The Cuban government has announced new measures to support non-agricultural co-ops, with new wholesale and retail centres for co-operatives and self- employed workers in the food and services sectors.
The plan, to give access to staple products at lower prices, was announced four days after the 7th Congress of the Communist Party, which revised the market-oriented reforms set out five years ago.
In 2011, the government decided to place a specific emphasis on co-operatives as a means to decentralise the Cuban economy from state-owned enterprises to citizen-controlled co-ops. However, it is estimated that only a fifth of the reforms announced then have been implemented. Only 22 new co-ops were created last year in sectors other than agriculture.
The changes, which will take place from 2 May, were announced by minister of domestic trade, Odalis Escandell García. The law will mainly affect former state-owned enterprises that are now co-ops.
These co-ops will be able to buy some essential products from the wholesale markets instead of having to wait for the government to assign them. The Cuban state currently controls the distribution of fuel, pesticides, fertilisers, seeds and other products required in agricultural production.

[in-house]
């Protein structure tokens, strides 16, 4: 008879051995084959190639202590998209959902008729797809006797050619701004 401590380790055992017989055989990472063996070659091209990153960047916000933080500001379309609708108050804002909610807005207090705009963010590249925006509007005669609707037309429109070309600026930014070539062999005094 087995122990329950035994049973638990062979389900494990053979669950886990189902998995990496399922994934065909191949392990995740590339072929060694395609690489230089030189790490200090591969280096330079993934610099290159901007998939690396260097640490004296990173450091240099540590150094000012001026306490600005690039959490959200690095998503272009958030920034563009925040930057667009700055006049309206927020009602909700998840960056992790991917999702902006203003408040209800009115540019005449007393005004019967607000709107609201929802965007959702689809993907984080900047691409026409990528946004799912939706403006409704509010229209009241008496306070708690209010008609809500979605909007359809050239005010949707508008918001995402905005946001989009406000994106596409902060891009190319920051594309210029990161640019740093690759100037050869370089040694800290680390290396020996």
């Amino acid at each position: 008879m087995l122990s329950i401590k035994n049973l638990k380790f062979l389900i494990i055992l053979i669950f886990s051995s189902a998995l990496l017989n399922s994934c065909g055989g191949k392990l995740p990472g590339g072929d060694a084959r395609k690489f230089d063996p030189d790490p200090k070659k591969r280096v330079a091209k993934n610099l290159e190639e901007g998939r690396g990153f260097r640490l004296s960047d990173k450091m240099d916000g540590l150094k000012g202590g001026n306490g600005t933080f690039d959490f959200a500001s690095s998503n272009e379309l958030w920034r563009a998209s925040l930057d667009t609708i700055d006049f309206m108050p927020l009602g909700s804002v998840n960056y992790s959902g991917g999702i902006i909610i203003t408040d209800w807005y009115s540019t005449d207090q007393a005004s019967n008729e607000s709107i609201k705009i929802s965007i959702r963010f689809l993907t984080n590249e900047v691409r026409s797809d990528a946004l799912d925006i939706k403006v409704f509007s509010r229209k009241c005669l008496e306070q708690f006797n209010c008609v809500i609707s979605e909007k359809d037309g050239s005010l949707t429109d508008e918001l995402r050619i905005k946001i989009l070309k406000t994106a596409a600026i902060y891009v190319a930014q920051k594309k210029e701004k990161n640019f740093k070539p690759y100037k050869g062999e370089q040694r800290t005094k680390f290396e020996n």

In exchange for cheaper products and a tax break, co-ops will have to set price limits to some of their products, such as sparkling drinks, beer, rum produced nationally and cigars, cigarettes and chicken.
Self-employed workers who rent public spaces for their business will also benefit. If they restore the buildings they rent the workers will be excused from paying rent for up to two years, in an attempt to get them more involved as well as improve services and infrastructure.
The scheme will give priority to businesses focused on energy saving, repairing orthopaedic footwear, providing school snacks and the offering services for families.